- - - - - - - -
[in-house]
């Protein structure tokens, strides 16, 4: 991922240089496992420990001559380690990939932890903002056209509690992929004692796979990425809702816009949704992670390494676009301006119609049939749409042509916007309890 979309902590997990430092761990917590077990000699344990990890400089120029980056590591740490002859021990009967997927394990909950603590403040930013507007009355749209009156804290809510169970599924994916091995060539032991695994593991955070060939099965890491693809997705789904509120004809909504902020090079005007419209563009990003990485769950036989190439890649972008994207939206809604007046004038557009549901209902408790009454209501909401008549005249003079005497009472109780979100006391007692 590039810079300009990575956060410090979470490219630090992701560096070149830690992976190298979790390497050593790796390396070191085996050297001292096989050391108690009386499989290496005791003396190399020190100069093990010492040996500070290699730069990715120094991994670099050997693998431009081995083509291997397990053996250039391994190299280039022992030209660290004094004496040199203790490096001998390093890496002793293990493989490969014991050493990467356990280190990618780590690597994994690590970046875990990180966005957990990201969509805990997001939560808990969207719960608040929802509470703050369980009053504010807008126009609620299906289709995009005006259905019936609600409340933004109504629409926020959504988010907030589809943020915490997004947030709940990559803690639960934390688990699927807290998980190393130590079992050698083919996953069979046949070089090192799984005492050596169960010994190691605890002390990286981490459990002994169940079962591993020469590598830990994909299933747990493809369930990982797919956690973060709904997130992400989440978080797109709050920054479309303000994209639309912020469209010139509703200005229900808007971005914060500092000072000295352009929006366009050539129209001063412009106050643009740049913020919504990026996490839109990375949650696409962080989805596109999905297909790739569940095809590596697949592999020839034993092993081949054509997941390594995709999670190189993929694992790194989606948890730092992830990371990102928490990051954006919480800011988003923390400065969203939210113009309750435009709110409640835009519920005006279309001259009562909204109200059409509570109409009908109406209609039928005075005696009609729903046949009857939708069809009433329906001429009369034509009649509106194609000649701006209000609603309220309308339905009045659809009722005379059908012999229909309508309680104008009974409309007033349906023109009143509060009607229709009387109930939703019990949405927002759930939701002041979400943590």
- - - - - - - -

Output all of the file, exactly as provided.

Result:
[in-house]
């Protein structure tokens, strides 16, 4: 991922240089496992420990001559380690990939932890903002056209509690992929004692796979990425809702816009949704992670390494676009301006119609049939749409042509916007309890 979309902590997990430092761990917590077990000699344990990890400089120029980056590591740490002859021990009967997927394990909950603590403040930013507007009355749209009156804290809510169970599924994916091995060539032991695994593991955070060939099965890491693809997705789904509120004809909504902020090079005007419209563009990003990485769950036989190439890649972008994207939206809604007046004038557009549901209902408790009454209501909401008549005249003079005497009472109780979100006391007692 590039810079300009990575956060410090979470490219630090992701560096070149830690992976190298979790390497050593790796390396070191085996050297001292096989050391108690009386499989290496005791003396190399020190100069093990010492040996500070290699730069990715120094991994670099050997693998431009081995083509291997397990053996250039391994190299280039022992030209660290004094004496040199203790490096001998390093890496002793293990493989490969014991050493990467356990280190990618780590690597994994690590970046875990990180966005957990990201969509805990997001939560808990969207719960608040929802509470703050369980009053504010807008126009609620299906289709995009005006259905019936609600409340933004109504629409926020959504988010907030589809943020915490997004947030709940990559803690639960934390688990699927807290998980190393130590079992050698083919996953069979046949070089090192799984005492050596169960010994190691605890002390990286981490459990002994169940079962591993020469590598830990994909299933747990493809369930990982797919956690973060709904997130992400989440978080797109709050920054479309303000994209639309912020469209010139509703200005229900808007971005914060500092000072000295352009929006366009050539129209001063412009106050643009740049913020919504990026996490839109990375949650696409962080989805596109999905297909790739569940095809590596697949592999020839034993092993081949054509997941390594995709999670190189993929694992790194989606948890730092992830990371990102928490990051954006919480800011988003923390400065969203939210113009309750435009709110409640835009519920005006279309001259009562909204109200059409509570109409009908109406209609039928005075005696009609729903046949009857939708069809009433329906001429009369034509009649509106194609000649701006209000609603309220309308339905009045659809009722005379059908012999229909309508309680104008009974409309007033349906023109009143509060009607229709009387109930939703019990949405927002759930939701002041979400943590």